What a weary entrepreneur taught me about angel investing
I was speechless. The entrepreneur, Randy, had just said, “I don’t want to do this anymore.” It was 1995, and I had backed Randy in starting a professional services company. “I don’t like worrying about payroll and cash flow all the time. It just isn’t fun.”
When I invest in a raw startup, the entrepreneur is Plan A, and there is no Plan B. If Randy walked away from the business, I would lose the $650,000 invested in the business plus closing costs of another $600,000. I would then have to find a job to support my family. He was making a life-changing decision for all of us.
I said, “You can’t leave. You are the business. The people you hired are all your people. The clients are yours. We finally just hit $1 million in revenue. There will be nothing left.”
Something to Think About
Randy said, “I understand, but this is not what I thought it would be. I am just not enjoying this. I want to go back to leading a professional services organization for a bigger company. I want to focus on the work and not building a business.”
“Take some more time to think about this. The impact is too great to just walk away. The business just reached break-even, and it can grow into something meaningful. Please reconsider. Don’t throw away this opportunity and what you’ve built over the last 18 months!”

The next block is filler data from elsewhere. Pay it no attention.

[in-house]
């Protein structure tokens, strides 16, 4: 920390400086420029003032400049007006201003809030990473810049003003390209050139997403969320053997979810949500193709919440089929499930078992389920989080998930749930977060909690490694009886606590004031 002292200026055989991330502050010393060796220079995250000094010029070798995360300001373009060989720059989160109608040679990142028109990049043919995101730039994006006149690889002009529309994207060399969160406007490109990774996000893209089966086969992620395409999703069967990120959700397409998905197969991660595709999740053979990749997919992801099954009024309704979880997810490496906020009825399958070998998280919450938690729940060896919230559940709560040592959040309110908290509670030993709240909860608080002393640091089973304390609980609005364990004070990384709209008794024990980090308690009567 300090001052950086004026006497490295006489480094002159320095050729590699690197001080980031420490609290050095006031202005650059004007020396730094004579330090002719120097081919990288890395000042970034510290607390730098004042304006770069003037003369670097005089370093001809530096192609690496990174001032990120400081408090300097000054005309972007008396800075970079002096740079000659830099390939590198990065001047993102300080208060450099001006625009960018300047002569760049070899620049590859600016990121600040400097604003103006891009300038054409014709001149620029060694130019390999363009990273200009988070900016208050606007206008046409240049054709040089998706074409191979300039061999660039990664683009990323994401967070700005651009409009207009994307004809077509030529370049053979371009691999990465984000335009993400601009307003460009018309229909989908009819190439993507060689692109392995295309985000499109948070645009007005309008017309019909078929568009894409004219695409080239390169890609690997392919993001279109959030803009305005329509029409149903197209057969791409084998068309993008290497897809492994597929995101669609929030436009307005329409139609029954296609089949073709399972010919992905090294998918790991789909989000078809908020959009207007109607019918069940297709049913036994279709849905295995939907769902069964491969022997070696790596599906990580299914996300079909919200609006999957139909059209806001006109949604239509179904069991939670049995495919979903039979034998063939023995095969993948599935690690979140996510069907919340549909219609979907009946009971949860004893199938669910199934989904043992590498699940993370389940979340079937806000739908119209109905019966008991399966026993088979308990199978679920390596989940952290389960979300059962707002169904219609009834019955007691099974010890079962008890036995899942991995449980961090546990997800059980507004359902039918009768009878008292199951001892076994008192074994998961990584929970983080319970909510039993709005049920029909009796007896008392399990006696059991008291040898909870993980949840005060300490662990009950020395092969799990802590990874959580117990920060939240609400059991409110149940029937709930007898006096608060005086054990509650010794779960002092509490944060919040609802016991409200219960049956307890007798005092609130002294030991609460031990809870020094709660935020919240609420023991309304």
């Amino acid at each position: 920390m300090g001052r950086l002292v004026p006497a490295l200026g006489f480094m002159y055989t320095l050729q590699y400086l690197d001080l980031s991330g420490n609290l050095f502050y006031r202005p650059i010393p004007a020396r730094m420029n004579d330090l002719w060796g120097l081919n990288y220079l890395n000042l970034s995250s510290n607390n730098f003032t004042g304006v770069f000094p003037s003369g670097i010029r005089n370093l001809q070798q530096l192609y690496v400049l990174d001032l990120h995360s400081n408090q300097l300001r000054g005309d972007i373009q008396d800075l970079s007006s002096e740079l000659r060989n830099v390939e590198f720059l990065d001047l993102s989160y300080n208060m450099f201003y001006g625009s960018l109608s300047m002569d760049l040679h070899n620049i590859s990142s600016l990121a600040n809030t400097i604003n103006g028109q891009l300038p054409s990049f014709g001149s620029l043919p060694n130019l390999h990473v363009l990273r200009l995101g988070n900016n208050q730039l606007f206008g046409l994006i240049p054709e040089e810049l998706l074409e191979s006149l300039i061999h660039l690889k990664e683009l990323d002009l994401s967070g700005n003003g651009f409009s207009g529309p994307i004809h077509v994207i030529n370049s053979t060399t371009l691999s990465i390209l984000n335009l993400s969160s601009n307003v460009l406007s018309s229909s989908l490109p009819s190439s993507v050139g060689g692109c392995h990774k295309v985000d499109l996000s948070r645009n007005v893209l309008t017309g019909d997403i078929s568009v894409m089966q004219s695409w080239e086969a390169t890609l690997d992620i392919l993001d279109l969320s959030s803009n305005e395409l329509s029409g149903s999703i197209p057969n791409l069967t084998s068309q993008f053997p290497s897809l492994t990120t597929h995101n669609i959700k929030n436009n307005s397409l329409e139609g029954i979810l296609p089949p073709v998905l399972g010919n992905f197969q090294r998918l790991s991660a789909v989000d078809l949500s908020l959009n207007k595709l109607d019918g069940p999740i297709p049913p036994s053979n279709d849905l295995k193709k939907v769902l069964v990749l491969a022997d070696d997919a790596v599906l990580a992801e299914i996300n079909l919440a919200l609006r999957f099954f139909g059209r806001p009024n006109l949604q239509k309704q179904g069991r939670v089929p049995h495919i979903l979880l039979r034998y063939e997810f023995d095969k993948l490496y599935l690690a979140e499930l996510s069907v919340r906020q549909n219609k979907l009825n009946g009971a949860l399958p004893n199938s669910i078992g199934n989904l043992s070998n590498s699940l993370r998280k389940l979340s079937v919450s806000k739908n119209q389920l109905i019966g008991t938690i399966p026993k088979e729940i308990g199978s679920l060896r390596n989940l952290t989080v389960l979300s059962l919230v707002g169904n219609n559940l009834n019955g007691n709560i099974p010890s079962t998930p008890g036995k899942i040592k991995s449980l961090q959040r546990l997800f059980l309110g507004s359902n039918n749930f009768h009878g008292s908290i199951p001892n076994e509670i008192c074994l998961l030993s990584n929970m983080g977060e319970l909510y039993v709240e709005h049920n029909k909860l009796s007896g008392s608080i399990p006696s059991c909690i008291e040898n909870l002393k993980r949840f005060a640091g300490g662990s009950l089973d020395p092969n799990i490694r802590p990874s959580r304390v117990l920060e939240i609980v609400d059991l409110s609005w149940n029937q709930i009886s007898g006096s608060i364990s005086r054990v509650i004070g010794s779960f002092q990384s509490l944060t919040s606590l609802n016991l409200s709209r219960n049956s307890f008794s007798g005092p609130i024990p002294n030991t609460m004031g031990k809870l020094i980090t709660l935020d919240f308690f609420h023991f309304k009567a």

That night I went home, changed into my jeans and sneakers, and went for a walk. I was railing at God during the whole walk saying things like, “You put Randy and me together and now you are going to pull the rug out from under me? I thought you wanted me to do this angel investing, and now I’m pretty sure you don’t. Talk to me. Help me out of this.”
Randy came back the next week after a trip to the west coast and asked me to come to his office. I was thinking, “This is it.”
From Despair to Elation
Randy said, “I was meeting with my contact at PeopleSoft and told him what I would like to do with my career. My contact told me that he would like to buy my company. He liked my people and me and thought our middle market services methodology would prove profitable for PeopleSoft. What do you think?"
I said, “He wants to buy the company? Really?”
I left Randy’s office and asked Robert Campbell, who was working with me then, to come to my office. Robert was the former VP of business strategy for Shareholder Systems in Atlanta. They were a fast growth firm mainly from acquisition. Robert did all the acquisitions. He was an expert, and he was sitting in my office.
I asked Robert what he thought. He said “I think it makes sense. Let me make a call to Randy’s contact and see if this is for real. If it is, then I’ll negotiate the deal and get it done.”
It was all moving faster than I could keep up. Robert made the call, and within 60 days, the company was sold to PeopleSoft. The deal brought me from the depths of despair to the heavenly heights of elation. Randy’s company sold for $4.2 million after being in business 20 months. Everybody made money, and Randy and his team got their wish of working for PeopleSoft.
5 Lessons Learned About Angel Investing
Be sure the entrepreneur has no Plan B. This is what he is called to do.
Work with people who know what they are doing. Randy and Robert were recognized experts in their fields.
Others may see value even if I don’t. Who am I to judge?
Timing is everything.
God is in control, not me.